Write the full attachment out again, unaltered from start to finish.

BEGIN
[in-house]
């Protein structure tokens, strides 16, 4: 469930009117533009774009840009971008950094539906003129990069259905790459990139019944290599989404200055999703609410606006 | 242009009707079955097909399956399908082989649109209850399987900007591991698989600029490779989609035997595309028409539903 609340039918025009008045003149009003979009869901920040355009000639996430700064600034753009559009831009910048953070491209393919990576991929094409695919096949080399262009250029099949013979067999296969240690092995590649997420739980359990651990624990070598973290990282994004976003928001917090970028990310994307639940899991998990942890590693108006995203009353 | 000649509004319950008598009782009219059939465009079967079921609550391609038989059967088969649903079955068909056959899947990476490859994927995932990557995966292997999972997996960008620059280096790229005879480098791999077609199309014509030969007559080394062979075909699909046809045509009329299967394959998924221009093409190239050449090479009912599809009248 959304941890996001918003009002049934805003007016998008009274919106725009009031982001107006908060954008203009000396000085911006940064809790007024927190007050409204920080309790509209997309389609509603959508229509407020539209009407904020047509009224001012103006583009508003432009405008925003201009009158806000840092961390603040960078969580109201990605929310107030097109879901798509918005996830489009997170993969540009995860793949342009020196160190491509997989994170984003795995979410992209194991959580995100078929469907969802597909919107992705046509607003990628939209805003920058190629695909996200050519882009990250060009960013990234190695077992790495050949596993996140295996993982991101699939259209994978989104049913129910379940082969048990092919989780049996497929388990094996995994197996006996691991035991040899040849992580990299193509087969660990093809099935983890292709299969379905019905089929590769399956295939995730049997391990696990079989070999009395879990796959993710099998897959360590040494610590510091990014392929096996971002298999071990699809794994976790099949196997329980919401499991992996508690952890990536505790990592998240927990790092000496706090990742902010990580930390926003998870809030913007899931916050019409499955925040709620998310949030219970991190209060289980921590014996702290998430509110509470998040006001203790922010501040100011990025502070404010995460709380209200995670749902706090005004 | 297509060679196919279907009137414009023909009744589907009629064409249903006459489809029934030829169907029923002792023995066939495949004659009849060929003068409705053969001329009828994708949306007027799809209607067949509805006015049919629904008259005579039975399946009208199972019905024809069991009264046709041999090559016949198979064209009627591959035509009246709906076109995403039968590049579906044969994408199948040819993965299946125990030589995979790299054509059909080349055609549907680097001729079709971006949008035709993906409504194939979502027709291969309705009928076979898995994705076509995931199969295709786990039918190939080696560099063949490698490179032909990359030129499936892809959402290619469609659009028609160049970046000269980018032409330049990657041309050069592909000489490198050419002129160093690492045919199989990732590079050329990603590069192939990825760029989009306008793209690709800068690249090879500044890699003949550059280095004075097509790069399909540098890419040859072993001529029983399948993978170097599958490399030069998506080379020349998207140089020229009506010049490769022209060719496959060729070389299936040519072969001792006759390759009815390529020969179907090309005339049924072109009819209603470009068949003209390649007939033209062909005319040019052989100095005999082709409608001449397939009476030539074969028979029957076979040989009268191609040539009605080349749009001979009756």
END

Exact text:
[in-house]
């Protein structure tokens, strides 16, 4: 469930009117533009774009840009971008950094539906003129990069259905790459990139019944290599989404200055999703609410606006 | 242009009707079955097909399956399908082989649109209850399987900007591991698989600029490779989609035997595309028409539903 609340039918025009008045003149009003979009869901920040355009000639996430700064600034753009559009831009910048953070491209393919990576991929094409695919096949080399262009250029099949013979067999296969240690092995590649997420739980359990651990624990070598973290990282994004976003928001917090970028990310994307639940899991998990942890590693108006995203009353 | 000649509004319950008598009782009219059939465009079967079921609550391609038989059967088969649903079955068909056959899947990476490859994927995932990557995966292997999972997996960008620059280096790229005879480098791999077609199309014509030969007559080394062979075909699909046809045509009329299967394959998924221009093409190239050449090479009912599809009248 959304941890996001918003009002049934805003007016998008009274919106725009009031982001107006908060954008203009000396000085911006940064809790007024927190007050409204920080309790509209997309389609509603959508229509407020539209009407904020047509009224001012103006583009508003432009405008925003201009009158806000840092961390603040960078969580109201990605929310107030097109879901798509918005996830489009997170993969540009995860793949342009020196160190491509997989994170984003795995979410992209194991959580995100078929469907969802597909919107992705046509607003990628939209805003920058190629695909996200050519882009990250060009960013990234190695077992790495050949596993996140295996993982991101699939259209994978989104049913129910379940082969048990092919989780049996497929388990094996995994197996006996691991035991040899040849992580990299193509087969660990093809099935983890292709299969379905019905089929590769399956295939995730049997391990696990079989070999009395879990796959993710099998897959360590040494610590510091990014392929096996971002298999071990699809794994976790099949196997329980919401499991992996508690952890990536505790990592998240927990790092000496706090990742902010990580930390926003998870809030913007899931916050019409499955925040709620998310949030219970991190209060289980921590014996702290998430509110509470998040006001203790922010501040100011990025502070404010995460709380209200995670749902706090005004 | 297509060679196919279907009137414009023909009744589907009629064409249903006459489809029934030829169907029923002792023995066939495949004659009849060929003068409705053969001329009828994708949306007027799809209607067949509805006015049919629904008259005579039975399946009208199972019905024809069991009264046709041999090559016949198979064209009627591959035509009246709906076109995403039968590049579906044969994408199948040819993965299946125990030589995979790299054509059909080349055609549907680097001729079709971006949008035709993906409504194939979502027709291969309705009928076979898995994705076509995931199969295709786990039918190939080696560099063949490698490179032909990359030129499936892809959402290619469609659009028609160049970046000269980018032409330049990657041309050069592909000489490198050419002129160093690492045919199989990732590079050329990603590069192939990825760029989009306008793209690709800068690249090879500044890699003949550059280095004075097509790069399909540098890419040859072993001529029983399948993978170097599958490399030069998506080379020349998207140089020229009506010049490769022209060719496959060729070389299936040519072969001792006759390759009815390529020969179907090309005339049924072109009819209603470009068949003209390649007939033209062909005319040019052989100095005999082709409608001449397939009476030539074969028979029957076979040989009268191609040539009605080349749009001979009756």